View Single Post
FayeKane
#1
Oct1-09, 11:59 AM
FayeKane's Avatar
P: 32
I recently read somewhere (I think here) that mass is not something you "drop into" space, rather it's a condition of space, and that gravity waves are also a "condition of space".

a) is this correct?

b) If so, is it more generally correct to say that mass/energy is a "condition of spacetime", and specifically that the invariant-mass component is a condition of space, while the energy component is a condition of time?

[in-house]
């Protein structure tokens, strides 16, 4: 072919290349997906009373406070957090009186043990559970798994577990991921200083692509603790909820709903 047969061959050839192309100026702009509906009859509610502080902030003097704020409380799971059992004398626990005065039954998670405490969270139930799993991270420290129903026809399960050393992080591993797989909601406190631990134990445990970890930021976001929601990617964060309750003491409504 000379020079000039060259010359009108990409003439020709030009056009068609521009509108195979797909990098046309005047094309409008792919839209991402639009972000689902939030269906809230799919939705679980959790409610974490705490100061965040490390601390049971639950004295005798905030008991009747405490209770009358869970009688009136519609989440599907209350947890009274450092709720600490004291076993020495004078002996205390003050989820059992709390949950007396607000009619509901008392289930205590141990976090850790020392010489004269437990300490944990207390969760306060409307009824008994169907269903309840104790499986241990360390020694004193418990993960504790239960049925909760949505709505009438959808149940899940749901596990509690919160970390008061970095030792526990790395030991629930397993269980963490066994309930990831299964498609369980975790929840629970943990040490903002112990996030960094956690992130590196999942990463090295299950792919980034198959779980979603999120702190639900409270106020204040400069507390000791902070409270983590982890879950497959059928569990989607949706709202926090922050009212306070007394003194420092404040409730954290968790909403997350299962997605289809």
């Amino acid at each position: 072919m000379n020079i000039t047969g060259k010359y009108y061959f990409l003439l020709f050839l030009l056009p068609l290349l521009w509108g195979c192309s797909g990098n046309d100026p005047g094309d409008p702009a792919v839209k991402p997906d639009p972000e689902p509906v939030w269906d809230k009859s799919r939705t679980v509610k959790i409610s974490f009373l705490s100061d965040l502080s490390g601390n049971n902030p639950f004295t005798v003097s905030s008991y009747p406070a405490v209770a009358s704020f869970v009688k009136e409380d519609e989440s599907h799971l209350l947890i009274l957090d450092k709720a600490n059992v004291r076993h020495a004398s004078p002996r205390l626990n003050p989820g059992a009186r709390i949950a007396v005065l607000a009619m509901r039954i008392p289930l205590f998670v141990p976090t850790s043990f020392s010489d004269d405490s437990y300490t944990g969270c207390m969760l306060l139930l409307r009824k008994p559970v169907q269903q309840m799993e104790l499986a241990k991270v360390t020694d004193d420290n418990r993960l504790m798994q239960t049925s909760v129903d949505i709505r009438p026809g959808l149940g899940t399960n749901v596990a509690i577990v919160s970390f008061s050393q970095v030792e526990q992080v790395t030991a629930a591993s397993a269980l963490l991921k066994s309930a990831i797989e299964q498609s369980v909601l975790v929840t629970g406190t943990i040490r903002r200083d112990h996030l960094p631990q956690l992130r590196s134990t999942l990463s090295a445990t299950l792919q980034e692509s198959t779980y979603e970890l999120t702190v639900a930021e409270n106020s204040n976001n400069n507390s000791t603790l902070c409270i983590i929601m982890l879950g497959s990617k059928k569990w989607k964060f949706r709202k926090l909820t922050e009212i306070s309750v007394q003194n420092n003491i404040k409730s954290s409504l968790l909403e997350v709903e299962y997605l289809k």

c) if question b) is in fact meaningless, is there a way to rephrase the statement "mass is a condition of space" so that it that it involves time as well as space?

I forget whatever you call relativistic mass minus invariant mass because I'm Alzhammered.

--flk
Phys.Org News Partner Science news on Phys.org
Pilot sites in energy from coffee waste show good results
Startups offer banking for smartphone users
Factor in naked mole rat's cells enhances protein integrity